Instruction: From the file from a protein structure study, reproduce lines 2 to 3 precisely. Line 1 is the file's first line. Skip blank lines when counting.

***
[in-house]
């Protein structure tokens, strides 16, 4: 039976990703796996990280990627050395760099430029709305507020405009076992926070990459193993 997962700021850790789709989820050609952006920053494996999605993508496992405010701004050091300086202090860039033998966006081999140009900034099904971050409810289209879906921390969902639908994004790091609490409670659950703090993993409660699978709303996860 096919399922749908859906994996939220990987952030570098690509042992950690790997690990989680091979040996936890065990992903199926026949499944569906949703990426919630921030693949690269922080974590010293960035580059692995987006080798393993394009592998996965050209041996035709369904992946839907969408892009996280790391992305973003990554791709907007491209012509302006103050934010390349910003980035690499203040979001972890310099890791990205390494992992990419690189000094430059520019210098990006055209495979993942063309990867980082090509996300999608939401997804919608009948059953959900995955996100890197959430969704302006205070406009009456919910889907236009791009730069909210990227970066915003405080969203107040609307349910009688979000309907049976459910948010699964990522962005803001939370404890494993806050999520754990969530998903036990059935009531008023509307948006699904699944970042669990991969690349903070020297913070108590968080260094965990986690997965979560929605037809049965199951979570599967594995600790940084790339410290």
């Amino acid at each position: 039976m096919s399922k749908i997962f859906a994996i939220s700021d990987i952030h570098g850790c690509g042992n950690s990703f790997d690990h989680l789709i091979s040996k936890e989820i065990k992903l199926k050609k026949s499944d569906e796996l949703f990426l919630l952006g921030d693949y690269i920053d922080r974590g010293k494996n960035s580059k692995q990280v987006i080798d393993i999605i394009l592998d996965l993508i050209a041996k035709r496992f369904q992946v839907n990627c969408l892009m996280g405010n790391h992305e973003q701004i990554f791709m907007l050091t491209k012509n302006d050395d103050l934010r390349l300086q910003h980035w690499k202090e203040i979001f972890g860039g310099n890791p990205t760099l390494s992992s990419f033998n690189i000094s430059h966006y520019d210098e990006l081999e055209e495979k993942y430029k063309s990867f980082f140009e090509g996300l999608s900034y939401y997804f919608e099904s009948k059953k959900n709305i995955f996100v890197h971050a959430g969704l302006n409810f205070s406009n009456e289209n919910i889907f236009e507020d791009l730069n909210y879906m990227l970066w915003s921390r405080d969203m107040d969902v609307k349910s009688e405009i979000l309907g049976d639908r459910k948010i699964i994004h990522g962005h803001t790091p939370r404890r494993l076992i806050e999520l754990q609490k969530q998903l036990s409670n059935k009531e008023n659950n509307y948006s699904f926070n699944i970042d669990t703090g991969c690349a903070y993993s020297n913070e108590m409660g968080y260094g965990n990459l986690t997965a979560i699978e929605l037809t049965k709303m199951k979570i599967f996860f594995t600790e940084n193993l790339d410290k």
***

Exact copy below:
């Protein structure tokens, strides 16, 4: 039976990703796996990280990627050395760099430029709305507020405009076992926070990459193993 997962700021850790789709989820050609952006920053494996999605993508496992405010701004050091300086202090860039033998966006081999140009900034099904971050409810289209879906921390969902639908994004790091609490409670659950703090993993409660699978709303996860 096919399922749908859906994996939220990987952030570098690509042992950690790997690990989680091979040996936890065990992903199926026949499944569906949703990426919630921030693949690269922080974590010293960035580059692995987006080798393993394009592998996965050209041996035709369904992946839907969408892009996280790391992305973003990554791709907007491209012509302006103050934010390349910003980035690499203040979001972890310099890791990205390494992992990419690189000094430059520019210098990006055209495979993942063309990867980082090509996300999608939401997804919608009948059953959900995955996100890197959430969704302006205070406009009456919910889907236009791009730069909210990227970066915003405080969203107040609307349910009688979000309907049976459910948010699964990522962005803001939370404890494993806050999520754990969530998903036990059935009531008023509307948006699904699944970042669990991969690349903070020297913070108590968080260094965990986690997965979560929605037809049965199951979570599967594995600790940084790339410290």
């Amino acid at each position: 039976m096919s399922k749908i997962f859906a994996i939220s700021d990987i952030h570098g850790c690509g042992n950690s990703f790997d690990h989680l789709i091979s040996k936890e989820i065990k992903l199926k050609k026949s499944d569906e796996l949703f990426l919630l952006g921030d693949y690269i920053d922080r974590g010293k494996n960035s580059k692995q990280v987006i080798d393993i999605i394009l592998d996965l993508i050209a041996k035709r496992f369904q992946v839907n990627c969408l892009m996280g405010n790391h992305e973003q701004i990554f791709m907007l050091t491209k012509n302006d050395d103050l934010r390349l300086q910003h980035w690499k202090e203040i979001f972890g860039g310099n890791p990205t760099l390494s992992s990419f033998n690189i000094s430059h966006y520019d210098e990006l081999e055209e495979k993942y430029k063309s990867f980082f140009e090509g996300l999608s900034y939401y997804f919608e099904s009948k059953k959900n709305i995955f996100v890197h971050a959430g969704l302006n409810f205070s406009n009456e289209n919910i889907f236009e507020d791009l730069n909210y879906m990227l970066w915003s921390r405080d969203m107040d969902v609307k349910s009688e405009i979000l309907g049976d639908r459910k948010i699964i994004h990522g962005h803001t790091p939370r404890r494993l076992i806050e999520l754990q609490k969530q998903l036990s409670n059935k009531e008023n659950n509307y948006s699904f926070n699944i970042d669990t703090g991969c690349a903070y993993s020297n913070e108590m409660g968080y260094g965990n990459l986690t997965a979560i699978e929605l037809t049965k709303m199951k979570i599967f996860f594995t600790e940084n193993l790339d410290k």